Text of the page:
“On Friday and a long time ago, maybe in the early ’50s, I can hear him and he said, ‘No thanks.’ And the stewardess said, “Mr. Hodges, you just played a long game in the terrible heat, and so on, and so on, you should eat the steak.’ And he said, ‘No, it’s Friday and I’m way too close to the boss.’ We were 30,000 feet high. But it was just the way he did it. He didn’t climb onto a soapbox, he did nothing and left with a smile. ‘No, I’m too close to the boss.’”

Jay Horwitz, a Mets official for more than 40 years, said he was impressed to learn how much Hodges helped Jackie Robinson.

“Pee Wee Reese gets a lot of credit, but I’m told that Gil, playing on the same side of infield as Jackie, prevented a lot of fights and was the enforcer,” Horwitz said.

In fact, Scully recalls an incident in St. Louis where Hodges and Robinson got together behind first base in a nasty pop fly and “a bottle of whiskey came out of the stands, off the top deck.”

The bottle landed between the men, and Scully noticed Hodges offering Robinson a little pat on the back, “like to say we’re in this together, pal.”

“If you hadn’t focused on the moment, you would have missed it,” Scully said. “I just thought that was so typical of Gil. Whatever he does, if you don’t keep an eye on him, he did it and it’s gone. That’s how he really played and lived.”

At that moment, according to Irene Hodges, her father joked to Robinson: “You better watch out, Jackie. They’re aiming at me.”

The idyllic days faded. Robinson was traded to the Giants after the 1956 season and retired. The Dodgers moved and an era came to an end.

“My mother, an Italian from Brooklyn, has never been so far from her parents,” said Irene Hodges. “We lived in LA for that first year, I don’t think she opened up. She really couldn’t.”

The Metropolitans were an expansion team loaned to New York City in 1962 with a nickname that was too long and team colors that mixed memories of the Dodgers and the Giants. The new club’s president, George Weiss, worked strategically to fill the expansion roster with household names. In addition to Hodges, he snapped up former Brooklyn players Roger Craig and Don Zimmer. And he soon added Duke Snider, Charlie Neal and Clem Labine.

“It paid off because the Mets were very popular from day one, and it went back to the Dodgers,” said Howie Rose, the Mets radio station. “I think in a lot of ways the Dodgers and Giants were training wheels for New York fans.”

It was quite a weight for the Mets to be asked to replace those famous old teams.

“And Dad was drafted by the Mets in the extension draft and hit the first home run in their history, it kind of bridged that gap,” Gil Hodges Jr. said.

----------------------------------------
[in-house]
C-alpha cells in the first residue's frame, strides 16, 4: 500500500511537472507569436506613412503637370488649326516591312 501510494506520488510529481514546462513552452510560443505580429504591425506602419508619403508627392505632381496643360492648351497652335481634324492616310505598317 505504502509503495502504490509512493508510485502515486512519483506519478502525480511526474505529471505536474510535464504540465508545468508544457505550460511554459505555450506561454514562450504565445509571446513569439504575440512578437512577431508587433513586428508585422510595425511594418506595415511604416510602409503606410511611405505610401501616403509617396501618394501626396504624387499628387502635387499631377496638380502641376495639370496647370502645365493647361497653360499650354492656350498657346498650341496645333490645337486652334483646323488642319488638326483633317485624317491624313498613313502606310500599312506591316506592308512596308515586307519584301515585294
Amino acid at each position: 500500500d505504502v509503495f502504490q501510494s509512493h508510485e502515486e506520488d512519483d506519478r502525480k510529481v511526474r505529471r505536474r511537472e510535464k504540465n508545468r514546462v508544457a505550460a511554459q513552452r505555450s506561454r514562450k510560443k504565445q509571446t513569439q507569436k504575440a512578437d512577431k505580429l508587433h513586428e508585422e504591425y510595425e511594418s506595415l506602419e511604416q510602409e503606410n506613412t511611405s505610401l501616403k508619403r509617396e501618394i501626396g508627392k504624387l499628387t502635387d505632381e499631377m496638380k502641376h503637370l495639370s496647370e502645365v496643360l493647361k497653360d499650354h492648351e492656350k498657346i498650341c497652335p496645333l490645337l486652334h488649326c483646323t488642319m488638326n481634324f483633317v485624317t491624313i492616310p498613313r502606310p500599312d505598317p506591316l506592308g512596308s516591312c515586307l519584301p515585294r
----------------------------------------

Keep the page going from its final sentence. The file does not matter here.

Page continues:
By 1980, Fred Wilpon bought the team and added another layer of connective tissue: Wilpon attended Brooklyn’s Lafayette High School with Sandy Koufax of the Dodgers Hall of Fame and was a rabid Brooklyn Dodgers fan. Under his watch, Citi Field opened in 2009 with so many Dodgers-related touches — most notably the huge Jackie Robinson rotunda — that some Mets fans complained that there were more references to Brooklyn than to the Mets.

The ties would only continue as Mike Piazza’s Hall of Famer career has spanned the franchises and Justin Turner, a crucial member of the current Dodgers team, started his career in Orange and Blue.

Now Steven A. Cohen, who tried to buy the Dodgers in 2012, is in charge of the Mets. In his first public statements after buying the Mets, he cited the Dodgers as a role model for what he hoped the Mets would do. He has backed that up by taking the Mets payroll to the top of the sport.

“You’re going to separate from the pack,” said Valentine, who, fittingly on the subject of connective tissue, was once married to a daughter of Ralph Branca, who fielded for the Brooklyn Dodgers. “Like the Dodgers tried to do when they left town, and the Yankees always have.”

Two of Hodge’s adult children – Gil Jr., 72, and Irene, 71 – were at Dodger Stadium Saturday night, as were his grandson Gil III, two of Irene’s granddaughters and a cousin. And as the videos roll and the lights flash, the iron-clad steel cable that’s run through the decades and the miles remains as strong as ever.

“Without a doubt, World Series ’69 was fantastic,” says Irene Hodges of her favorite memory. “Everyone was just thrilled. All of Brooklyn was crazy. It was a wonderful time. I think my father was a little apprehensive about doing business in New York. He knew how good the fans were here, how much they loved him, and he just wanted to please them. He wanted to have a successful team. And he did.”